Emotions in Sport
I spent Saturday night in a pub full of Liverpool supporters and had plenty of opportunity to observe and experience the emotions of live sport – from the fans in the pub, the crowd on TV and the players on the pitch. The crowd’s emotions at the end were palpable – Real Madrid fans shouting and jumping for joy, while Liverpool’s fans were silent and still.
What was most striking was the anguish of the Liverpool goalkeeper, Loris Karius, (whose errors gifted Real Madrid two of their goals), as he buried his head on the pitch and later in his shirt, hiding his head in shame. None of his team mates came to console him, and he looked a very lonely figure as he collected his runners-up medal.
How can he recover his self-esteem and self-confidence after such a devastating experience?
We all have social needs to feel significant (that we matter), competent (that we are respected) and likeable (that others like us). These three needs are associated with fears – the fear of being excluded, the fear of being humiliated and the fear of being rejected. Karius’s experience on Saturday will have made him feel incompetent and humiliated and his instinct was to hide away, the “flight” response.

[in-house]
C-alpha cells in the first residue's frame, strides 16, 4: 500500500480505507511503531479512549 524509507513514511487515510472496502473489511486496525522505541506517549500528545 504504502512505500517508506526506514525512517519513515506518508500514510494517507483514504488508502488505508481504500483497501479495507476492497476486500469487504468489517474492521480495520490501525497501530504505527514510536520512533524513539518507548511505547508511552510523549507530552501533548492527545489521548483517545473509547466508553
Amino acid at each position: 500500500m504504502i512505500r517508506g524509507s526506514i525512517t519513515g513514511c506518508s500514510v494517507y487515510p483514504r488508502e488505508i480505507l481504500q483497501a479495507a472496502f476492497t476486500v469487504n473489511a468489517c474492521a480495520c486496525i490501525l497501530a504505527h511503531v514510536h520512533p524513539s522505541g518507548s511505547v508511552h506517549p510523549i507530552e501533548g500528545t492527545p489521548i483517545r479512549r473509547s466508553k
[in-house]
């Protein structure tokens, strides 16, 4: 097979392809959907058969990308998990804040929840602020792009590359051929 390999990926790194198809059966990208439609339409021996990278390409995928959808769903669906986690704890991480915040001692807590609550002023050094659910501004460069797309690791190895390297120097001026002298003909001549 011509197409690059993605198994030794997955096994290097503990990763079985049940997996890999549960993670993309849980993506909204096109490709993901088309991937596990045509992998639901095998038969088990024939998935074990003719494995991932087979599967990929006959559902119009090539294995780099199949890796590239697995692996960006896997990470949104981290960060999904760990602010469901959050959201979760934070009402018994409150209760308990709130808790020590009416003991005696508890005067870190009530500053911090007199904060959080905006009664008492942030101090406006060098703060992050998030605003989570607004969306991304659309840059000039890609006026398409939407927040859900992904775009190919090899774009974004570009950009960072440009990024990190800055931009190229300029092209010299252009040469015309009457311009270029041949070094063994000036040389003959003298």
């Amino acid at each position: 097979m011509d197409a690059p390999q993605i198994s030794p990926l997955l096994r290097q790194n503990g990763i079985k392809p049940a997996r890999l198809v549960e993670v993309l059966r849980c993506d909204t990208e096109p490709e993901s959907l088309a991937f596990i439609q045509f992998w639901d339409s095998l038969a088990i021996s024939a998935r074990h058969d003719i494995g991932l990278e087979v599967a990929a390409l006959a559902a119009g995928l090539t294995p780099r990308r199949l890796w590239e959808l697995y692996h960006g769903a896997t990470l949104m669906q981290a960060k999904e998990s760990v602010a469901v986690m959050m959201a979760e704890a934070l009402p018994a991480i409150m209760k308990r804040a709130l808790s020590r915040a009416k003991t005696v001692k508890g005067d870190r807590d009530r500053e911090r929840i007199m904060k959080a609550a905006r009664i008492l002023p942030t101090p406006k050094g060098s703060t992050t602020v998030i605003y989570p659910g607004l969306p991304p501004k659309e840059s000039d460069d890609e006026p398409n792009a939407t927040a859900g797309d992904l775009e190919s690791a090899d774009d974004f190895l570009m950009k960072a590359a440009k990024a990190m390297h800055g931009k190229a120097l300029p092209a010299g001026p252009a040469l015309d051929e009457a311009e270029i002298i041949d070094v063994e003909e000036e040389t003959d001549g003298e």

What will help him now, is to work on recovering his feelings of being significant, competent and likeable. He shouldn’t hide away, as he needs positive contact with others to recover these feelings. So he should:
- Ignore the put downs and criticism from others
- Share his feelings with others and ask for their support
- Stop replaying the scenes in his head
- Recall the times when he has played well and made crucial saves
- Work out a plan with his coach to develop his ability to overcome the errors
- Note down positive feedback from others and remind himself of it every day
Other people can help him to recover his sense of being significant, competent and likeable, by their actions both on and off the pitch. His team mates, coaches and colleagues could:
- Talk and listen to him (not avoid him)
- Include him in activities
- Give praise and avoid criticism
- Encourage him and show support (as some are now doing)
- Be friendly towards him
- Show empathy for his experience
It will take time, but with the right action plan, mental resilience and support from others, Karius can regain his self-confidence and rebuild his reputation.
In the meantime, there will be plenty more opportunities for football fans and players to experience a range of emotions, as the World Cup gets underway next month!